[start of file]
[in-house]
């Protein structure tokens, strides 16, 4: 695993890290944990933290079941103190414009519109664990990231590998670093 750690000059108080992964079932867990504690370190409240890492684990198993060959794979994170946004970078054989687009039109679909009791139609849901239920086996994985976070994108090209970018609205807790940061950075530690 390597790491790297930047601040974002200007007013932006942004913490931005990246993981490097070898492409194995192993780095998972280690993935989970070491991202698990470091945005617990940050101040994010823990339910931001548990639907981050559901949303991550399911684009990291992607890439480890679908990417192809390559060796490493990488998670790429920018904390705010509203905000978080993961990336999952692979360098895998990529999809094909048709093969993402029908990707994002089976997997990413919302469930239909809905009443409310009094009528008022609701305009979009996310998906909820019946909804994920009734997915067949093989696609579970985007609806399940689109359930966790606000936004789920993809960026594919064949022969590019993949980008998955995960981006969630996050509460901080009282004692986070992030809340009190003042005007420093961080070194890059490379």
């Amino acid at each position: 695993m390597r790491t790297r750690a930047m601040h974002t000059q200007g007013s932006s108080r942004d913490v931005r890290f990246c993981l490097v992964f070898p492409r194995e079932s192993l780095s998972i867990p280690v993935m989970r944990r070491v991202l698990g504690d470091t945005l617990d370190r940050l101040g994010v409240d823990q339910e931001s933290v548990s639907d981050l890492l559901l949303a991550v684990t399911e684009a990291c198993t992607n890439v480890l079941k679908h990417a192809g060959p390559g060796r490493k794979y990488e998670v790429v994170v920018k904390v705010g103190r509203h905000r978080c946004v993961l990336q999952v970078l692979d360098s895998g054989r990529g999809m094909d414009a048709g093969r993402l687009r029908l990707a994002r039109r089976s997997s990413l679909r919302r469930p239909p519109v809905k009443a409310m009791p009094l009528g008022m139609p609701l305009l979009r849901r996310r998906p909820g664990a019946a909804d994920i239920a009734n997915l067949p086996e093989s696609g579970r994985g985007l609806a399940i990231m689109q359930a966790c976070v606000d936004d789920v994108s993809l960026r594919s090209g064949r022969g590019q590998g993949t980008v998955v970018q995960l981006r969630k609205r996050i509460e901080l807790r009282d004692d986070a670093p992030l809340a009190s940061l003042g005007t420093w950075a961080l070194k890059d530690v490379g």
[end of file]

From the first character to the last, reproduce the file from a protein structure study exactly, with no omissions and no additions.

[in-house]
């Protein structure tokens, strides 16, 4: 695993890290944990933290079941103190414009519109664990990231590998670093 750690000059108080992964079932867990504690370190409240890492684990198993060959794979994170946004970078054989687009039109679909009791139609849901239920086996994985976070994108090209970018609205807790940061950075530690 390597790491790297930047601040974002200007007013932006942004913490931005990246993981490097070898492409194995192993780095998972280690993935989970070491991202698990470091945005617990940050101040994010823990339910931001548990639907981050559901949303991550399911684009990291992607890439480890679908990417192809390559060796490493990488998670790429920018904390705010509203905000978080993961990336999952692979360098895998990529999809094909048709093969993402029908990707994002089976997997990413919302469930239909809905009443409310009094009528008022609701305009979009996310998906909820019946909804994920009734997915067949093989696609579970985007609806399940689109359930966790606000936004789920993809960026594919064949022969590019993949980008998955995960981006969630996050509460901080009282004692986070992030809340009190003042005007420093961080070194890059490379």
């Amino acid at each position: 695993m390597r790491t790297r750690a930047m601040h974002t000059q200007g007013s932006s108080r942004d913490v931005r890290f990246c993981l490097v992964f070898p492409r194995e079932s192993l780095s998972i867990p280690v993935m989970r944990r070491v991202l698990g504690d470091t945005l617990d370190r940050l101040g994010v409240d823990q339910e931001s933290v548990s639907d981050l890492l559901l949303a991550v684990t399911e684009a990291c198993t992607n890439v480890l079941k679908h990417a192809g060959p390559g060796r490493k794979y990488e998670v790429v994170v920018k904390v705010g103190r509203h905000r978080c946004v993961l990336q999952v970078l692979d360098s895998g054989r990529g999809m094909d414009a048709g093969r993402l687009r029908l990707a994002r039109r089976s997997s990413l679909r919302r469930p239909p519109v809905k009443a409310m009791p009094l009528g008022m139609p609701l305009l979009r849901r996310r998906p909820g664990a019946a909804d994920i239920a009734n997915l067949p086996e093989s696609g579970r994985g985007l609806a399940i990231m689109q359930a966790c976070v606000d936004d789920v994108s993809l960026r594919s090209g064949r022969g590019q590998g993949t980008v998955v970018q995960l981006r969630k609205r996050i509460e901080l807790r009282d004692d986070a670093p992030l809340a009190s940061l003042g005007t420093w950075a961080l070194k890059d530690v490379g």